This is a question that I was asked a couple of times yesterday in different platforms, so, given that I’m sure the answer didn’t reach anybody and it has become obvious that there is interest in it, I thought I would take a moment to formulate my thoughts into article form as to why a player would turn down an offer on a team’s practice squad.
The reason that this is suddenly a topic is obvious. The Pittsburgh Steelers did not keep 2016 seventh-round wide receiver Demarcus Ayers on the 53-man roster. They offered to sign him to the practice squad, but sources told our team that the first-year player turned the offer down.
So why would a player turn down the opportunity to make, at a minimum, $7200 a week while remaining on the streets? For a player in Ayers’ specific situation, there are two obvious reasons that make his decision seem much less ill-advised.
Most importantly, it has to be considered that he is a young player with very little tape. Ayers wants to play football on Sundays this season, and he is not going to do that from the Steelers’ practice squad. While a team could sign him off of the team’s practice squad, it would be more advantageous in finding another team as a street free agent.
The primary key here is the fact that, as a free agent, he and his agent can actively pursue other teams, and most fundamentally, organize workouts for other teams. For a player who barely played in the preseason and has limited history for other teams to look at, it is likely that he may be required to go through a workout before a team is comfortable signing him to their 53-man roster.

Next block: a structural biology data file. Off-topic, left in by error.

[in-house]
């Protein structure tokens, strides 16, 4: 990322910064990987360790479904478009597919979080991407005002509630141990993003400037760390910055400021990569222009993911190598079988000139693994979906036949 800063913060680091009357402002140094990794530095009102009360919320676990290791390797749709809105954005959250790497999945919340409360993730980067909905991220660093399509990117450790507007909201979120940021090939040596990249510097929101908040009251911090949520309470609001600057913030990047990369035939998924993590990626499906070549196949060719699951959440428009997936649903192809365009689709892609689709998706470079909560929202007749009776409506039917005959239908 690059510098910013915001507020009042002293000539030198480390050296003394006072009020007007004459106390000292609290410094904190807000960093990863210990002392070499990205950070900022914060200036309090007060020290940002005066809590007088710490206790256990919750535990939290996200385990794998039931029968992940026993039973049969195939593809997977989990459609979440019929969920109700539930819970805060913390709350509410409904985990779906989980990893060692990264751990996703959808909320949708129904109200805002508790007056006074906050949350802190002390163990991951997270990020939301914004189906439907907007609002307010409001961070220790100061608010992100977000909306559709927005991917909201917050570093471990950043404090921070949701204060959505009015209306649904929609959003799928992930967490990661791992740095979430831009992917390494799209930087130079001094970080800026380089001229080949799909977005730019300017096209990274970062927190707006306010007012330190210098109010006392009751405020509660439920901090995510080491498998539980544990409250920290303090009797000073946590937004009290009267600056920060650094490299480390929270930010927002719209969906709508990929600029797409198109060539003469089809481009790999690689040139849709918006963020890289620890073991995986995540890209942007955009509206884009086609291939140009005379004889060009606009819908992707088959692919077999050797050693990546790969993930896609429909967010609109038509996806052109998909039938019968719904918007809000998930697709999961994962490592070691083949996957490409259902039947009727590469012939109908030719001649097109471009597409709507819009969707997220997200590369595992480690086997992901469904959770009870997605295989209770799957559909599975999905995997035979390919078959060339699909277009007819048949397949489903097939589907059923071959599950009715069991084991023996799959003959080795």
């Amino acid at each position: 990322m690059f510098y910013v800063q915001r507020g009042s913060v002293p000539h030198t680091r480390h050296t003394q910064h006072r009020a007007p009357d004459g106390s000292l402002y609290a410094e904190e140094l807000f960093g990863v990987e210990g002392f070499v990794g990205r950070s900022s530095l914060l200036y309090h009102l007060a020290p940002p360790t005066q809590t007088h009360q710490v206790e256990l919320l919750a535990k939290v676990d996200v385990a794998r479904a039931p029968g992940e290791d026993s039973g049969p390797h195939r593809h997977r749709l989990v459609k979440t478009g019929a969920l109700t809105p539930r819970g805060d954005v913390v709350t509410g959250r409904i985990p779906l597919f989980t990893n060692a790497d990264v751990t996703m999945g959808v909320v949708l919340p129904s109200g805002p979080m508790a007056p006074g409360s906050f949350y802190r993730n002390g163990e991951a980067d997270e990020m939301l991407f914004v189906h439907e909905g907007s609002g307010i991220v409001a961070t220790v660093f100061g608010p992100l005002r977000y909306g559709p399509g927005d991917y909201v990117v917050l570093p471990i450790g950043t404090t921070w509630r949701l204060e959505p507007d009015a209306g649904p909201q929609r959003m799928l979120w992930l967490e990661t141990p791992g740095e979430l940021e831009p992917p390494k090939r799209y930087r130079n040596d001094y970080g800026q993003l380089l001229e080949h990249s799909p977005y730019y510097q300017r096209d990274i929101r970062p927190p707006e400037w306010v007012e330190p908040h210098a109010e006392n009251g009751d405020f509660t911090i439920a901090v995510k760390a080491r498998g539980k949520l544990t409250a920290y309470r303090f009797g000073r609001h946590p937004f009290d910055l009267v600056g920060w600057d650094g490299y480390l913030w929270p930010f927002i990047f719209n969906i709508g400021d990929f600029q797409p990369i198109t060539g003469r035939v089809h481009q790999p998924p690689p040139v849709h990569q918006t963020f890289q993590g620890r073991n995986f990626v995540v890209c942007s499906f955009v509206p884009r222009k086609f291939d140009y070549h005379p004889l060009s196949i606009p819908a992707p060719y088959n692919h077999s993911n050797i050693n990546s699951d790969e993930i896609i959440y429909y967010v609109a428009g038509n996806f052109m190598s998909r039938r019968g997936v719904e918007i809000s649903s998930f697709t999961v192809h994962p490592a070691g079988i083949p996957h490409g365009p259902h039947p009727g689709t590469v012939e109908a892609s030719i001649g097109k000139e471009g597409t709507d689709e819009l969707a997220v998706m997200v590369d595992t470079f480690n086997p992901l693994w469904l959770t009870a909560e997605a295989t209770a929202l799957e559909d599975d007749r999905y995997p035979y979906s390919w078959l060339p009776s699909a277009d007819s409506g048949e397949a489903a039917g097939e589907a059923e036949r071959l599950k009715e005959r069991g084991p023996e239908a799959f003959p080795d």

As an aside, there is also the advantage that a team would not have to hold him on the 53-man roster for a minimum of three weeks (or three weeks’ pay) if they were to sign him off the practice squad, in case he didn’t work out.
Ayers missed most of training camp and the preseason with some undisclosed injury, and he only got limited opportunities to play during the preseason finale, including fielding two punts that were returnable. But he didn’t show enough for anybody to just go ahead and sign. After all, if he did, somebody likely would have claimed him off waivers. Remember, he is not on his original rookie contract already.
The other major reason he wouldn’t want to sign on to the Steelers’ practice squad? Little to no opportunity for advancement. This is a team that traded away a wide receiver because they had too many. They have six on the 53-man roster and another two on the practice squad without him.
For a team with eight wide receivers, it would be difficult for Ayers to even get in much valuable practice time. Combine that with the fact that he is not maximizing his opportunity to connect to a 53-man roster, and it makes much more sense how he could turn down at least $7200 a week.
EDIT: Ayers has signed with the Patriots practice squad this morning.